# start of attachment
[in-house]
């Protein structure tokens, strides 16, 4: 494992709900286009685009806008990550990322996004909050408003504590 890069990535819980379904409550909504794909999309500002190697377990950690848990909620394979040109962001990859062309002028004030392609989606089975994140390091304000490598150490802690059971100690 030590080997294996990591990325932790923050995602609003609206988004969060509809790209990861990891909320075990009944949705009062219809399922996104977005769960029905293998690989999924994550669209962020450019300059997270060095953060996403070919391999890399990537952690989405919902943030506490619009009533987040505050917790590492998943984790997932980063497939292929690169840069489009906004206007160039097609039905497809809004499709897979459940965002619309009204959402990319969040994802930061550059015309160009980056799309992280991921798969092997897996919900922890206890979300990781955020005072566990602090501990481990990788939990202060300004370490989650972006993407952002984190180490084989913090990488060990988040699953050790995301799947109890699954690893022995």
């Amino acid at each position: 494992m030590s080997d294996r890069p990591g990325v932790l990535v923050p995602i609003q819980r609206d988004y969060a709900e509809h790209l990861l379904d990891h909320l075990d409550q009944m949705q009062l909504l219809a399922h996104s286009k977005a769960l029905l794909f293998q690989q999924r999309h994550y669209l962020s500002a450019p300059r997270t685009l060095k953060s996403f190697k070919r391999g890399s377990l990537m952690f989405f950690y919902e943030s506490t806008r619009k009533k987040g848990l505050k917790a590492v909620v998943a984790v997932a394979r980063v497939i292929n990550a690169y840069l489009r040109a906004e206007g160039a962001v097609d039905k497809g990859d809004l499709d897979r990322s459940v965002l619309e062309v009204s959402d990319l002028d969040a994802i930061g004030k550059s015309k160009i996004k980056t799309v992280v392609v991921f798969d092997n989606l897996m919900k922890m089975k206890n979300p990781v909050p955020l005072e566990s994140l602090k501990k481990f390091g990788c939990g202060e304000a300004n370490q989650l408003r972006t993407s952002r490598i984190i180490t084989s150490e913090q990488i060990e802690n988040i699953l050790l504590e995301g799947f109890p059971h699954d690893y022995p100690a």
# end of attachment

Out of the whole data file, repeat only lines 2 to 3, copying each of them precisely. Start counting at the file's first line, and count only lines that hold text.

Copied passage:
């Protein structure tokens, strides 16, 4: 494992709900286009685009806008990550990322996004909050408003504590 890069990535819980379904409550909504794909999309500002190697377990950690848990909620394979040109962001990859062309002028004030392609989606089975994140390091304000490598150490802690059971100690 030590080997294996990591990325932790923050995602609003609206988004969060509809790209990861990891909320075990009944949705009062219809399922996104977005769960029905293998690989999924994550669209962020450019300059997270060095953060996403070919391999890399990537952690989405919902943030506490619009009533987040505050917790590492998943984790997932980063497939292929690169840069489009906004206007160039097609039905497809809004499709897979459940965002619309009204959402990319969040994802930061550059015309160009980056799309992280991921798969092997897996919900922890206890979300990781955020005072566990602090501990481990990788939990202060300004370490989650972006993407952002984190180490084989913090990488060990988040699953050790995301799947109890699954690893022995």
């Amino acid at each position: 494992m030590s080997d294996r890069p990591g990325v932790l990535v923050p995602i609003q819980r609206d988004y969060a709900e509809h790209l990861l379904d990891h909320l075990d409550q009944m949705q009062l909504l219809a399922h996104s286009k977005a769960l029905l794909f293998q690989q999924r999309h994550y669209l962020s500002a450019p300059r997270t685009l060095k953060s996403f190697k070919r391999g890399s377990l990537m952690f989405f950690y919902e943030s506490t806008r619009k009533k987040g848990l505050k917790a590492v909620v998943a984790v997932a394979r980063v497939i292929n990550a690169y840069l489009r040109a906004e206007g160039a962001v097609d039905k497809g990859d809004l499709d897979r990322s459940v965002l619309e062309v009204s959402d990319l002028d969040a994802i930061g004030k550059s015309k160009i996004k980056t799309v992280v392609v991921f798969d092997n989606l897996m919900k922890m089975k206890n979300p990781v909050p955020l005072e566990s994140l602090k501990k481990f390091g990788c939990g202060e304000a300004n370490q989650l408003r972006t993407s952002r490598i984190i180490t084989s150490e913090q990488i060990e802690n988040i699953l050790l504590e995301g799947f109890p059971h699954d690893y022995p100690a």